grub-mkconfig -o /boot/grub/grub.cfg
give the same grub-probe error?

I am not to experienced with the nitty-gritties of RAID (although all my drives are also RAID1 and RAID0), why rebuild old > new > new. Since all of your drives are RAID1, why not mark the defective drive as faulty, remove it from the array, insert the new drive, activate it and have mdadm rebuild it?

mpyusko 01-05-2012 10:40 AM

md1 is not used. It's an extra partition for maybe a windows install or maybe a quick add for home or usr. The /boot is on md4 and is currently mounted rw.

The error from update grub is the thread title.

cfdisk /dev/sda (and b too) return...

FATAL ERROR: Bad primary partition 1: Partition ends
Press any key to exit cfdisk

Originally I tried marking it bad swapping out and then a week later swapping in the replacement. But because the seagate 7200.12 is much faster than the old 7200.11, I ran into I/O lag errors. So I pulled the 7200.11 and bought a new 7200.12. After numerous dd, mdadm, fdisk.... I finally got it up and running again. But not perfectly... obviously.

towheedm 01-05-2012 11:28 AM

Does
Code:

mdadm --examine /dev/sda5 (and /dev/sdb5)
show all is OK which these partitions?

I'm not totally sure about this, but shouldn't the partition containing /boot be marked as bootable? You have /dev/sda(b)1 marked as bootable.

This is what I would do to try and troubleshoot:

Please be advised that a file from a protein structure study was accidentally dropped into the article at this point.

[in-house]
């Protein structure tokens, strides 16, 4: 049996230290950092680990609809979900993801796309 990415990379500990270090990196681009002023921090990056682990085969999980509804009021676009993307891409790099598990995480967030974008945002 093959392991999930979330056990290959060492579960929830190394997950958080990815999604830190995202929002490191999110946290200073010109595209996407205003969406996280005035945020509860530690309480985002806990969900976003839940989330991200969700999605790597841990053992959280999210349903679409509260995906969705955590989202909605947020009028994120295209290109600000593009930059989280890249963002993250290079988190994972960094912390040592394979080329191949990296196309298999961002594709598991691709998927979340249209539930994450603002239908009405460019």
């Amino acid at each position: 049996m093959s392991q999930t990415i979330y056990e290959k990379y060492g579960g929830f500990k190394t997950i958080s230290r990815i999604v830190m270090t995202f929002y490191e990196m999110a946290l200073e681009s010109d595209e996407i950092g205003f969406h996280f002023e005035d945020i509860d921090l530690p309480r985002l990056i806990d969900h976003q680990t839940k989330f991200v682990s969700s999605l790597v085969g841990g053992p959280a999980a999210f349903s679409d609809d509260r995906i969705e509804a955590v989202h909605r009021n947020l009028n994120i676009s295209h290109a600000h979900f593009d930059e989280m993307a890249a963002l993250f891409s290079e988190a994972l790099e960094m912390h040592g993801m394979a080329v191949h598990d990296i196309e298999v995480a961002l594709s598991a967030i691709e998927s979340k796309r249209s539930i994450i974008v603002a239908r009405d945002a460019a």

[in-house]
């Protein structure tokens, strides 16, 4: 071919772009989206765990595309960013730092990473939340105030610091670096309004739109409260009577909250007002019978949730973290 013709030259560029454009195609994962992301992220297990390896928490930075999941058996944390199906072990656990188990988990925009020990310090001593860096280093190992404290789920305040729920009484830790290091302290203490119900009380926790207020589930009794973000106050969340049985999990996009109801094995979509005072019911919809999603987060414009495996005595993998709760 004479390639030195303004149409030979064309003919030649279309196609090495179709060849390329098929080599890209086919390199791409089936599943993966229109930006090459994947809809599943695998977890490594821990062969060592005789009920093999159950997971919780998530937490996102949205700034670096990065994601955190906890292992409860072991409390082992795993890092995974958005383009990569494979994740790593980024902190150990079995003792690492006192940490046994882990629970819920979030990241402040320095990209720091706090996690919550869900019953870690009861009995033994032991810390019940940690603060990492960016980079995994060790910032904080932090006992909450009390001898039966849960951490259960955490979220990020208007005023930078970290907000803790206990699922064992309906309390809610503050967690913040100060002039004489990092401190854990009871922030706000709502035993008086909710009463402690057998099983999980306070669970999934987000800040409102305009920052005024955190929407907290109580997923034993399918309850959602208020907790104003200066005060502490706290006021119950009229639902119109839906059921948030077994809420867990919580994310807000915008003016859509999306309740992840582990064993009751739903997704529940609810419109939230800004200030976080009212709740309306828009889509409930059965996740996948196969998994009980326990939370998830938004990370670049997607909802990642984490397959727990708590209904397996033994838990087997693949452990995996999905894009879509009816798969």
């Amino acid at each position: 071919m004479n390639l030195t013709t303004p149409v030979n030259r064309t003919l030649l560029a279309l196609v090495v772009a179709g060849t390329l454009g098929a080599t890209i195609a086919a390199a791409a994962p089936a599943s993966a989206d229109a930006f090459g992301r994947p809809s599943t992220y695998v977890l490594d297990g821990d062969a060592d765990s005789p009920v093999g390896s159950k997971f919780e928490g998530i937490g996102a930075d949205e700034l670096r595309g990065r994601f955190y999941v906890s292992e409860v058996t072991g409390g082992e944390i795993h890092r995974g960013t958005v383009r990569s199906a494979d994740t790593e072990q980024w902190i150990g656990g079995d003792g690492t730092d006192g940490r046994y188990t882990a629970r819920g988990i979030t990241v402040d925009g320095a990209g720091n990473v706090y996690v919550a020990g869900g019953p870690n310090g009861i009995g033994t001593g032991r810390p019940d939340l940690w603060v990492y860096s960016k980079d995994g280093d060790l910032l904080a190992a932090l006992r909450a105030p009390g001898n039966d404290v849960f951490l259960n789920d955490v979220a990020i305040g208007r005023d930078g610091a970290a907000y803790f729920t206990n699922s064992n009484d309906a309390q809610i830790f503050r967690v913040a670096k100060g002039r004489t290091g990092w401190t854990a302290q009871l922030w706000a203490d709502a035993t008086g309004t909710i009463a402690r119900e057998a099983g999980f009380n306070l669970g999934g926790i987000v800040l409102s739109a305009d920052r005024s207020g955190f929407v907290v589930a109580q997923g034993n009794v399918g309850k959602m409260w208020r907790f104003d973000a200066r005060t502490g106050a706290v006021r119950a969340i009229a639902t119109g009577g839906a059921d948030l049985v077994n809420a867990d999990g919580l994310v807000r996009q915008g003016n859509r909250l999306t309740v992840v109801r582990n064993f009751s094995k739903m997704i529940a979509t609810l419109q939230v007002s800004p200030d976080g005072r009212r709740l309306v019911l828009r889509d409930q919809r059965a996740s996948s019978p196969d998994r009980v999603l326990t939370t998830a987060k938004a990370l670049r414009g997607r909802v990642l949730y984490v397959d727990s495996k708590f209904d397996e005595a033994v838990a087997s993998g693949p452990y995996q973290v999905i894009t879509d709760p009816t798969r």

1. Mark /dev/sdb as faulty and remove drive.
  2. Force a fsck on all partitions of /dev/sda.
  3. Hopefully fsck will correct any correctable errors.
  4. Run update-grub or grub-mkconfig -o /boot/grub/grub.cfg and see if the error persists.
  5. If the grub-probe error persists:
    a. Unset the executable bit from all files in /etc/grub.d, with the exception of 00_header and 10_linux.
  6. Repeat Step 4.
    a. If the error goes away then set the executable bit one file at at a time, starting from the lowest (10_linux_xen) and update GRUB's config file each time. Check which file causes the error.
    b. If the error persist after repeating Step 4, then there's a problem with 00_header or 10_linux. If you are familiar with the files, check for any corruption. If you're not, then it may be easier to simply re-install GRUB2. Depending on the distro in use, I should be able to help you with that.
  7. Once everything is working fine with /dev/sda, re-install /dev/sdb and rebuild.